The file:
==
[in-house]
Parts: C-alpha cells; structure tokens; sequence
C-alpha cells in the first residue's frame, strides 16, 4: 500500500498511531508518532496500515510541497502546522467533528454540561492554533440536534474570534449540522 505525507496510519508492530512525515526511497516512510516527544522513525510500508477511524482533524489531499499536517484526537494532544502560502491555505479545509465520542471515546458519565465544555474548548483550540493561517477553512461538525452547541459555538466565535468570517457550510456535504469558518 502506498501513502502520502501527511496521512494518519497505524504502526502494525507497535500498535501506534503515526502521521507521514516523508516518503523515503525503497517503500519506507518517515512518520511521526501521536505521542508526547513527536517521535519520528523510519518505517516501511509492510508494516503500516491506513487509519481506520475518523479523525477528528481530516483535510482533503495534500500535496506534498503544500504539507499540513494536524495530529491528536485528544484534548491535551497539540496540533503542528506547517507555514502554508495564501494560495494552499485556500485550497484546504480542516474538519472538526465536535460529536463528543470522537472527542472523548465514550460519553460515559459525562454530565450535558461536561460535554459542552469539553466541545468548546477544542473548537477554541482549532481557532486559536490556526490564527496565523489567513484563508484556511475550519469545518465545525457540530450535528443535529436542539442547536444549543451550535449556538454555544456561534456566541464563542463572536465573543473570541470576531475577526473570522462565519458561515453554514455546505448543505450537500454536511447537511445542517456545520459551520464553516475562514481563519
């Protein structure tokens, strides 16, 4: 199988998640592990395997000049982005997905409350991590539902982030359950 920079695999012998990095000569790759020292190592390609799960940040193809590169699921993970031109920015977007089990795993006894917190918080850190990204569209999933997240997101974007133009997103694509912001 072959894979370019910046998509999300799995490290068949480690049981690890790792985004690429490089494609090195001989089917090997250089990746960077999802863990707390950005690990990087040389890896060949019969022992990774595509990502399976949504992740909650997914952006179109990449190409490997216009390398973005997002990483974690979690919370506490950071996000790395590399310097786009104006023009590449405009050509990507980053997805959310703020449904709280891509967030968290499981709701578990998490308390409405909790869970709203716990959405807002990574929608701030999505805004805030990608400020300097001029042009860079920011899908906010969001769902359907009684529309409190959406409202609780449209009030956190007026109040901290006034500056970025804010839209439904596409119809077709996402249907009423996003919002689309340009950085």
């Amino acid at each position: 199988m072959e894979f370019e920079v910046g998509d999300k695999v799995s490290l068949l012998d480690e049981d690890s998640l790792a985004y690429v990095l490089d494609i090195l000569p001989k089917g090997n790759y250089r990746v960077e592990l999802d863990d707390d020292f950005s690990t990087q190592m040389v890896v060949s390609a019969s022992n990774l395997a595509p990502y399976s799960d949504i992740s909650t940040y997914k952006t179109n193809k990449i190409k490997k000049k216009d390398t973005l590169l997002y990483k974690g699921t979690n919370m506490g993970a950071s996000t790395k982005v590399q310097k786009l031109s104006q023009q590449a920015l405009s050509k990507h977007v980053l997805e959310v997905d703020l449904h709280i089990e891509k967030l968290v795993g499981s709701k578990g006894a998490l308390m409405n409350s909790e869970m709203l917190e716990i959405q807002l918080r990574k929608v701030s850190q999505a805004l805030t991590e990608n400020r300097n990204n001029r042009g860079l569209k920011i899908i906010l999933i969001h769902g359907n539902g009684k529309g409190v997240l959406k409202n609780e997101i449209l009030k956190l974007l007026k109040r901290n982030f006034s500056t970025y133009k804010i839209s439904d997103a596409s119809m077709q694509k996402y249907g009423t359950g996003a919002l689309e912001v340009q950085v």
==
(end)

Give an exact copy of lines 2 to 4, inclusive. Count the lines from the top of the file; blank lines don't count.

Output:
Parts: C-alpha cells; structure tokens; sequence
C-alpha cells in the first residue's frame, strides 16, 4: 500500500498511531508518532496500515510541497502546522467533528454540561492554533440536534474570534449540522 505525507496510519508492530512525515526511497516512510516527544522513525510500508477511524482533524489531499499536517484526537494532544502560502491555505479545509465520542471515546458519565465544555474548548483550540493561517477553512461538525452547541459555538466565535468570517457550510456535504469558518 502506498501513502502520502501527511496521512494518519497505524504502526502494525507497535500498535501506534503515526502521521507521514516523508516518503523515503525503497517503500519506507518517515512518520511521526501521536505521542508526547513527536517521535519520528523510519518505517516501511509492510508494516503500516491506513487509519481506520475518523479523525477528528481530516483535510482533503495534500500535496506534498503544500504539507499540513494536524495530529491528536485528544484534548491535551497539540496540533503542528506547517507555514502554508495564501494560495494552499485556500485550497484546504480542516474538519472538526465536535460529536463528543470522537472527542472523548465514550460519553460515559459525562454530565450535558461536561460535554459542552469539553466541545468548546477544542473548537477554541482549532481557532486559536490556526490564527496565523489567513484563508484556511475550519469545518465545525457540530450535528443535529436542539442547536444549543451550535449556538454555544456561534456566541464563542463572536465573543473570541470576531475577526473570522462565519458561515453554514455546505448543505450537500454536511447537511445542517456545520459551520464553516475562514481563519
């Protein structure tokens, strides 16, 4: 199988998640592990395997000049982005997905409350991590539902982030359950 920079695999012998990095000569790759020292190592390609799960940040193809590169699921993970031109920015977007089990795993006894917190918080850190990204569209999933997240997101974007133009997103694509912001 072959894979370019910046998509999300799995490290068949480690049981690890790792985004690429490089494609090195001989089917090997250089990746960077999802863990707390950005690990990087040389890896060949019969022992990774595509990502399976949504992740909650997914952006179109990449190409490997216009390398973005997002990483974690979690919370506490950071996000790395590399310097786009104006023009590449405009050509990507980053997805959310703020449904709280891509967030968290499981709701578990998490308390409405909790869970709203716990959405807002990574929608701030999505805004805030990608400020300097001029042009860079920011899908906010969001769902359907009684529309409190959406409202609780449209009030956190007026109040901290006034500056970025804010839209439904596409119809077709996402249907009423996003919002689309340009950085």